Linguee or Reverso

I mentioned the Linguee site when it first appeared. For the German>English combination, probably the first choice for the creators, it will give you quotes from bilingual websites. It has changed a bit over the years. The best change for me was the addition to the first page of URLs of the sites referenced.

Because, and this is the big problem, most bilingual DE/EN websites are probably German sites and the English on them may be non-native. It may be useful for terminology nonetheless.

Linguee is apparently very widely used. I use it much more than I ever thought I would, but I look most often at the .eu sites and usually ignore the .de ones.

Nikki Graham has the combination Spanish>English and she doesn’t find Linguee much use but likes Reverso: Time to Reverso your use of Linguee?

Reverso has a user-friendly, easy-to-read layout and a number of useful sections. I mainly tend to use just the dictionary (based on the 2005 edition of Collins for my es-en pair) and context parts of the site, although it offers translation (MT), conjugation, grammar and spellcheck sections as well. You can even download the Reverso app free onto your mobile phone to access its features on the go.
…They are right when they claim that professional translators will find the specialized entries in their dictionary very helpful, because I certainly do!

I’ve only had a quick look at Reverso, but it does not have the obscure or new German terms I usually look up. For instance Technikgeschoss came up in an architectural description recently – not actually uncommon nor unfamiliar to me, but Linguee immediately gives you several possibilities which you could then research further.

If I did not know the term service floor or plant room, I might open a dictionary on my shelves but I see it has been untouched for years. I would probably consult the Langenscheidt dictionaries online as a member of the BDÜ and Langenscheidt Technik would say:

Technikgeschoss n • service floor; mechanical equipment floor; plant room level; mechanical floor pract

Reverso does have both a dictionary (Collins) and a collaborative dictionary, but I suppose that the terms in the latter are limited to those in the former, so there is rather a lack of specialized terminology. But I have only looked at it very briefly and not in connection with a specific translation.

In the recent comments on Zahn and Dietl, I was reminded that I use scarcely any paper dictionaries nowadays. I wonder if the online versions, especially Acolada ones with a subscription, will do better at adding new terminology.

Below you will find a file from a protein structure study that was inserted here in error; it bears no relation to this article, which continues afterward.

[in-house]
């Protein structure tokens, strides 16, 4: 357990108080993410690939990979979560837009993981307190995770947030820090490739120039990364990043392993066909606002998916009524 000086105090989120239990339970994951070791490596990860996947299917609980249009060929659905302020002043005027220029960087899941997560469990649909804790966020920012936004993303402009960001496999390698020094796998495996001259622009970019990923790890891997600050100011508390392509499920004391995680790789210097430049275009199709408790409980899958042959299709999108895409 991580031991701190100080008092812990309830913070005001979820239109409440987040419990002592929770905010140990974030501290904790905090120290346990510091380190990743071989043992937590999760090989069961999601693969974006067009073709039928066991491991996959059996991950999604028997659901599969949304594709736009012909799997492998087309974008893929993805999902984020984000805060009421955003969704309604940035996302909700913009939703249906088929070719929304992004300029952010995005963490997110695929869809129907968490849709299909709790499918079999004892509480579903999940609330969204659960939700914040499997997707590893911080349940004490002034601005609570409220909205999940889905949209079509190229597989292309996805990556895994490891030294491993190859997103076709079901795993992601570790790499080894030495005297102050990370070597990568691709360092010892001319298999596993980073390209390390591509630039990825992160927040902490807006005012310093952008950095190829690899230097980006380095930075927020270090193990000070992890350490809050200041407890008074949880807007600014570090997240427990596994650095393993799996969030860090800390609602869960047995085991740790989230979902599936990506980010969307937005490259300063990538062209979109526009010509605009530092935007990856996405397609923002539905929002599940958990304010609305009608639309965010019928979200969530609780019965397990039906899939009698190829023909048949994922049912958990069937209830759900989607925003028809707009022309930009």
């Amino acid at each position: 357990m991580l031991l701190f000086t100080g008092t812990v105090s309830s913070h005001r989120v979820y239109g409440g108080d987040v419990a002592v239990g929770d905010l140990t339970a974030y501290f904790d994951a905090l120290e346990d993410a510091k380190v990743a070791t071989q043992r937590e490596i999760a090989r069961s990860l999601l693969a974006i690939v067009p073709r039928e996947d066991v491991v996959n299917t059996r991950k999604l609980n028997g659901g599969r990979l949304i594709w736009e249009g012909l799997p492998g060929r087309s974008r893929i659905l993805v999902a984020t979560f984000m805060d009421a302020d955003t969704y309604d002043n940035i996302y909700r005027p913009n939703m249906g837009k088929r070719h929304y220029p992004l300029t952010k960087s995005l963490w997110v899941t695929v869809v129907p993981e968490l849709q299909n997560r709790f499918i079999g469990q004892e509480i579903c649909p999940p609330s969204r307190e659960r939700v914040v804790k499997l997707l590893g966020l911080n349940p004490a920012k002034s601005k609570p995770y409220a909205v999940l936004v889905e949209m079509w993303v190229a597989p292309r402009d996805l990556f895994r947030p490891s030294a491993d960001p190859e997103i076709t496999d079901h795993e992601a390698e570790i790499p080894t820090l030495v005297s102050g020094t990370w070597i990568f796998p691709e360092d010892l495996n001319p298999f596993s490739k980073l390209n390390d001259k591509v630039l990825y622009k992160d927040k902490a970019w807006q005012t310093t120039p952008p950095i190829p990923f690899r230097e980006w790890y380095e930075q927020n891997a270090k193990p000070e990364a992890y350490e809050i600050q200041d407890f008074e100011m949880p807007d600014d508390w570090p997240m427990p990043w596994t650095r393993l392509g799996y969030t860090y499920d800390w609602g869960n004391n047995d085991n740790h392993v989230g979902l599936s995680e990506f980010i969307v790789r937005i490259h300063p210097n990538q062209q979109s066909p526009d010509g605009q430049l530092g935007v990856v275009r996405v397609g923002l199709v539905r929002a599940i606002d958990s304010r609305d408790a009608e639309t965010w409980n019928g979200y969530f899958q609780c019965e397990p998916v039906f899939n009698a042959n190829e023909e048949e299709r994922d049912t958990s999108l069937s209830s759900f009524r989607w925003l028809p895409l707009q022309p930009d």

Anyway, neither Linguee nor any dictionary solve a translator’s problems – they just provide a basis for further research.

LATER NOTE: in discussion on Twitter (I tweet as Transblawg but rarely engage), Anne de Freyman says she only uses the big Collins (unabridge?) FR>EN as the Reverso version is too small – which was my impression. However, I haven’t been using the Collins Unabridged DE>EN as much as I used to. I find the Collins online thesaurus good. Anne wrote that she uses Evernote Premium to create a custom search engine, in effect, accessible on all devices, and including whole websites and glossaries. An interesting possibility, although I could collect hundreds of sites before finding one of my new terms in one.

5 thoughts on “Linguee or Reverso

  1. The creation of custom search engines is a labourious task, yet it is often worth the effort. IMHO the easiest way is using one or more Google CSEs. They also have public URLs, which can be bookmarked and used on all devices.
    One big CSE is translation 2.0. It has been set up by Jean-Marie Le Ray and is accessible on http://www.translations2.com/
    For my own work, I have set up several CSEs (among them a special dictionary CSE for English and German and a CSE crawling EU websites). They are freely accessible on http://ue-wie-uebersetzen.de/such/

  2. Thanks, Lisa. Yes, I suspect those CSEs in Google are easier than setting up Evernote, but then I would not need a CSE on three devices. I once quickly set up a small one for lawyers’ websites, I think. I didn’t use it much but it looked promising. The problem with lawyers’ websites is that a German site is fairly formal, with surnames and titles all given, and its English version is often to be used in Germany, so the cultural changes one might like to make are not going to be fit for purpose. Anyway, I may get round to it one day.

  3. “but then I would not need a CSE on three devices”
    No, you wouldn’t. A CSE has a public URL which you can access from any device (and share with others, if you like).

  4. “Because, and this is the big problem, most bilingual DE/EN websites are probably German sites and the English on them may be non-native.”

    At linguatools.com you can filter sites by their top level domain, e.g. show only quotes where the EN side is from a uk domain.

  5. I’ll try it the next time I try Linguee, but I don’t actually mind seeing all, provided I can see the .de/.eu/.uk/.com/.ch/.at or whatever. I do general websearches comparing UK, EDU (US universities) and broader searches sometimes.

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